Part two: Benign reason’s why PSA goes up
Part three: PSA as a screening tool for prostate cancer
Part four: PSA after prostate cancer treatment
More often than not, PSA rises for reasons other than cancer. Still, this biomarker continues to stress men all over the world who get tested for it.
Here are non-cancer reasons why PSA goes up:
- Ejaculating about 48 hours before the blood draw can cause a false increase in PSA by up to 1.3ng/ml.
- PSA may be higher in smokers compared to non-smokers.
- Inflammation of the prostate, or prostatitis, may cause an elevation in PSA. Symptoms of prostatitis include; pain or discomfort in the perineal area (between the scrotum and the anus), feeling of “sitting on a golf ball,” lower abdominal pain, lower back pain, burning, pain or discomfort after urination and/or ejaculation. Urinary frequency and urgency also appear in men with prostatitis. Treating prostatitis lowers PSA by close to 40%.
- A digital rectal exam (DRE) before the PSA blood draw can increase PSA by 0.4ng/ml, which many physicians think it’s not a big deal. However, when a biomarker like PSA cause so much anxiety when elevated, anything you can do to keep the number low is a good idea, don’t you think? Also, the more vigorous the exam, PSA can go higher than 0.4 points.
- Needle biopsy of the prostate raises the PSA level by seven times its normal value and stay elevated for up to 4 weeks.
- Benign Prostatic Hyperplasia (BPH) or enlarged prostate cause an increase in PSA. One of the best methods to determine if PSA is high from BPH and less likely from prostate is by doing a PSA density. This is a simple calculation where the prostate size, best measured by an MRI, second best by ultrasound, is divided over PSA value. If the result of that calculation is higher than 0.15, the elevated PSA is likely from prostate cancer. If the PSA density is less than 0.15, it is likely from an enlarged prostate. PSA density should not be the only determining factor for prostate cancer diagnosis. Lastly, a group of pharmaceutical drugs called, 5-alpha reductase inhibitors (5-ARI), falsely reduces PSA by about 50%, meaning, that one can harbor prostate cancer and have a low PSA when being on these drugs. Finasteride and Dutasteride 5-ARI’s are the two main drugs used for BPH.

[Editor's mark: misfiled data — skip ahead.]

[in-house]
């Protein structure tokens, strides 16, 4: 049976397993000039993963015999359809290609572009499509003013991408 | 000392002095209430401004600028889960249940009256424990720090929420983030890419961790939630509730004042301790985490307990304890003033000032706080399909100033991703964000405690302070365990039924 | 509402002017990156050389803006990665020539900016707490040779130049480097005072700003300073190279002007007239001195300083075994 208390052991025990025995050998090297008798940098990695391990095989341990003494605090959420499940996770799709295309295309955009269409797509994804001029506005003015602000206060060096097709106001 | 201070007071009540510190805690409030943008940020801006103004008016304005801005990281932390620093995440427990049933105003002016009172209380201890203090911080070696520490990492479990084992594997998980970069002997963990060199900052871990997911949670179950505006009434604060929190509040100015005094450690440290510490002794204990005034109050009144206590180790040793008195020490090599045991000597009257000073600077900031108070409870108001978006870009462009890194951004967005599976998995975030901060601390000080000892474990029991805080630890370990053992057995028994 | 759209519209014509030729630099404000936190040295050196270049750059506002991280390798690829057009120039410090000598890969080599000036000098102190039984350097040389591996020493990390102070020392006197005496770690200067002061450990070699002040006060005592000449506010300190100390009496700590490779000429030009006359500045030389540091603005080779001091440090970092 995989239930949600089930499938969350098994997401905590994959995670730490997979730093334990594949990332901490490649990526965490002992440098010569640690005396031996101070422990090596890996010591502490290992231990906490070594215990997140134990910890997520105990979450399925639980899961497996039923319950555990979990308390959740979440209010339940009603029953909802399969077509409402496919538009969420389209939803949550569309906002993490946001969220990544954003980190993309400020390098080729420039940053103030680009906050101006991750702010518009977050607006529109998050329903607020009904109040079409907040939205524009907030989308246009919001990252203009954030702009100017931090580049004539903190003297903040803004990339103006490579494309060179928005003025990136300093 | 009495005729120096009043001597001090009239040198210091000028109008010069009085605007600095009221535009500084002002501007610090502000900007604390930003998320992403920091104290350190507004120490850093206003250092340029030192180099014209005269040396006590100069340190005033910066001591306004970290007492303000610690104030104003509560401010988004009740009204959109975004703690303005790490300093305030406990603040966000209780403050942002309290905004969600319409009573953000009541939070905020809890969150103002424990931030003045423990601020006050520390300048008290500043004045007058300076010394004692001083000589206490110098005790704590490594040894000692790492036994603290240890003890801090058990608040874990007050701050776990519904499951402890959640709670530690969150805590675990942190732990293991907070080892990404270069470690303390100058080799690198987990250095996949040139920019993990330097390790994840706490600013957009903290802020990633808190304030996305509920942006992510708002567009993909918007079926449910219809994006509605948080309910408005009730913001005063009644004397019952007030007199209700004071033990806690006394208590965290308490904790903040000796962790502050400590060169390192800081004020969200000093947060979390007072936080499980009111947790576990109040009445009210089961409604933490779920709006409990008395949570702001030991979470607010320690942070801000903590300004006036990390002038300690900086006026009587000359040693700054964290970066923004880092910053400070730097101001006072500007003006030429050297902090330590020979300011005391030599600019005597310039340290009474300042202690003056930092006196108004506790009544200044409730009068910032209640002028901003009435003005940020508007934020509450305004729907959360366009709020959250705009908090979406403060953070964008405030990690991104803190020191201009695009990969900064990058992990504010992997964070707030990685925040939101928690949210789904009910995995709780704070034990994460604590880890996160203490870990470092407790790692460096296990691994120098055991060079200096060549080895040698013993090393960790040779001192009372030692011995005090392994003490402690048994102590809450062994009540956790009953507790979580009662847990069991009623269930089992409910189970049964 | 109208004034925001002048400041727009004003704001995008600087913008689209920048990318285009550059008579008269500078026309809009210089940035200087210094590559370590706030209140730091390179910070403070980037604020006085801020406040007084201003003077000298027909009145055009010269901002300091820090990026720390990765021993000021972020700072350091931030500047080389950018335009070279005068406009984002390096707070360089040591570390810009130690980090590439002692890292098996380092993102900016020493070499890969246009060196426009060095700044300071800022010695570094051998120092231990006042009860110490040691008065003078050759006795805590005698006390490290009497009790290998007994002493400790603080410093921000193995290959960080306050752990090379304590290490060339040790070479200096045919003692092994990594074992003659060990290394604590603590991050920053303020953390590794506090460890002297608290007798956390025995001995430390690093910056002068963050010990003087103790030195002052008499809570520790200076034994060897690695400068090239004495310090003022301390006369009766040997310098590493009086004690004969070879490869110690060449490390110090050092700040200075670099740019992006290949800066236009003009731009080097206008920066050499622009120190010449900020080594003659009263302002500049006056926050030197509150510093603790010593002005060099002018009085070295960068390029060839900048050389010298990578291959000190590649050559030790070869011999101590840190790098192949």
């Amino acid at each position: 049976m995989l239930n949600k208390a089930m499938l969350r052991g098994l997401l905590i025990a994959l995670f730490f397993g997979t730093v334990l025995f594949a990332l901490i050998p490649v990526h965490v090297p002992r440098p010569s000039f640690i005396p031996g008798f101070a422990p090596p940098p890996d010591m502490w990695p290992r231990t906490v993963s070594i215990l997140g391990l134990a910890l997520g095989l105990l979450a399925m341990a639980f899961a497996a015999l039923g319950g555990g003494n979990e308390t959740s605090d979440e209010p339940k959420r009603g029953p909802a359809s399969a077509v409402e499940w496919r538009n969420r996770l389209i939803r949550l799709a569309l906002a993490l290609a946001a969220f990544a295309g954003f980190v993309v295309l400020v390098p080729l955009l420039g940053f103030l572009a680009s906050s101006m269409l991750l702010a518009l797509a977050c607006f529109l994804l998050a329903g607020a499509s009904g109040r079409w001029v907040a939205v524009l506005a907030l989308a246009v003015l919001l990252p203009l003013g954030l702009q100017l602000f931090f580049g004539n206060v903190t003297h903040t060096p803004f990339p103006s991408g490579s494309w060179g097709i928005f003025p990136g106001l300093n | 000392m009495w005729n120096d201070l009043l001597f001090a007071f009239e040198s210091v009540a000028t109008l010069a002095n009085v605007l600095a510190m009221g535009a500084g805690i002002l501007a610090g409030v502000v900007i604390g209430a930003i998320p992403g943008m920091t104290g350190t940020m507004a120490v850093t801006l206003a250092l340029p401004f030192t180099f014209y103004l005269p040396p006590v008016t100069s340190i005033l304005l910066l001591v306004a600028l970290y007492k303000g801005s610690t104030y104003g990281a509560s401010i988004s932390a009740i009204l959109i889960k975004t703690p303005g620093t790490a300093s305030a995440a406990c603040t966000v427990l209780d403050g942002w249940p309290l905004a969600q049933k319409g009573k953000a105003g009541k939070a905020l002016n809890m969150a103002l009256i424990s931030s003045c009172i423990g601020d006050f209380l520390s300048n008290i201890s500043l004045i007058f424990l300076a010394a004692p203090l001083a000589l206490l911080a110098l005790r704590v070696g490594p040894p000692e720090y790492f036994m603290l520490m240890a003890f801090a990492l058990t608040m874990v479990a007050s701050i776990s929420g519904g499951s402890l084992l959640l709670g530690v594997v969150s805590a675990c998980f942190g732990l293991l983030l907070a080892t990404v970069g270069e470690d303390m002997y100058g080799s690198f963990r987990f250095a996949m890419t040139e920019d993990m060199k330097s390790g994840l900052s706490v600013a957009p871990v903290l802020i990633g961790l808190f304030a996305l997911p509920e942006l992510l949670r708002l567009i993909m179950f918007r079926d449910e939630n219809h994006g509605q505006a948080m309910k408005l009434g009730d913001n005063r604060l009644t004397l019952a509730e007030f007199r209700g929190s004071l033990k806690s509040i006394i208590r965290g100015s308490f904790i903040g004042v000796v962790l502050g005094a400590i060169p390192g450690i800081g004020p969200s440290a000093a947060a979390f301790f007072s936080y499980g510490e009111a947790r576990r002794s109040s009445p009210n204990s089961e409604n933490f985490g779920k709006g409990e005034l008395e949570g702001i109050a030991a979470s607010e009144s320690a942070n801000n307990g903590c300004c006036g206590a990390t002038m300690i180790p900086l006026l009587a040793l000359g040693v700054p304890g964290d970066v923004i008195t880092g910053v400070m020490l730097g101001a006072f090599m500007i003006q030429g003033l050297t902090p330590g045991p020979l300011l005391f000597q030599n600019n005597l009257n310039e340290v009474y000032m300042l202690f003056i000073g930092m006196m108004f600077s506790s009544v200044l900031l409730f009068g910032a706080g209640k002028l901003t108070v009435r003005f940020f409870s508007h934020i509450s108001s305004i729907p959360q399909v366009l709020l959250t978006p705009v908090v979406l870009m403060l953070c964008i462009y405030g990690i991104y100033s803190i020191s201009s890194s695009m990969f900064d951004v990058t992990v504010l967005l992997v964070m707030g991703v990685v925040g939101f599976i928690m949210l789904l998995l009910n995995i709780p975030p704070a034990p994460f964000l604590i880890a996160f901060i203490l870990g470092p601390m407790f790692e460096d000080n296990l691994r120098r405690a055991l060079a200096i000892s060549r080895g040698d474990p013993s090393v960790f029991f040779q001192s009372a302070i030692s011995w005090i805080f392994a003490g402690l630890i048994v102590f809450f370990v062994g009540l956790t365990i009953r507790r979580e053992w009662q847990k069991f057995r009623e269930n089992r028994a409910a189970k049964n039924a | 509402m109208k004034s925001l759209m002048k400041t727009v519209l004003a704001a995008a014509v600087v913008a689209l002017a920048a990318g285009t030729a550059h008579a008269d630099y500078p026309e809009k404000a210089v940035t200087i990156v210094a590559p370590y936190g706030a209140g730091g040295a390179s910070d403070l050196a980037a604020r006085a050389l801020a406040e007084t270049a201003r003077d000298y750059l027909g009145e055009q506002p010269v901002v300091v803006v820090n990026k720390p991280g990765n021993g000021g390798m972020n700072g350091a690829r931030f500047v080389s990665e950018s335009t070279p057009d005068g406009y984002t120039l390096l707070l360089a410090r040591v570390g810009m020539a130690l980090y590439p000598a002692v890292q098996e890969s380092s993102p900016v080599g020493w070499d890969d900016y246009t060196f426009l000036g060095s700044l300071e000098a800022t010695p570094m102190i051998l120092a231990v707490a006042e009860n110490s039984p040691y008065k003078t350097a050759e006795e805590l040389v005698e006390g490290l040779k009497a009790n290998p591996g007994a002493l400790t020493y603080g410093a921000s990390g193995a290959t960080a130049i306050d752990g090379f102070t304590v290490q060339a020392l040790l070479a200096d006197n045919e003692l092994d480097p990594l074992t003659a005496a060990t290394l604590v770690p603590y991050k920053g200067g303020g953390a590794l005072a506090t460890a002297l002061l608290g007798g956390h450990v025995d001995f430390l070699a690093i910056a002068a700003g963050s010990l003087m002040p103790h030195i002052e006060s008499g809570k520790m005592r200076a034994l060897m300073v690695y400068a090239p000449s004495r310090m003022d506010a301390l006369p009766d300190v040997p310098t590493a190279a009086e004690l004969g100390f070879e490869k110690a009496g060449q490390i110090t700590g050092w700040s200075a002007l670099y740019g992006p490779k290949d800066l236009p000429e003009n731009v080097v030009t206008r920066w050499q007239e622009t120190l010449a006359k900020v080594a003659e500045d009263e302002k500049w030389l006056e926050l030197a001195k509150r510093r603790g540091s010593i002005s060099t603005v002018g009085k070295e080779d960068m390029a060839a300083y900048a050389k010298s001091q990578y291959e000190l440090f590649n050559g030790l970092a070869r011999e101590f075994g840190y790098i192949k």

- Riding a bicycle for long distance can increase PSA score by up to 10% by putting pressure on the perineum area close to where the prostate is located. Cycling for short distances may not make a difference. Similar to after ejaculating, it is best to abstain from riding for at least 48 hours before the blood draw.
- Any form of vigorous exercise a day or two before a blood draw may result in a false increase in PSA.
Next week you will learn the use of PSA as a screening tool for prostate cancer and uncover the confusion associated with it.
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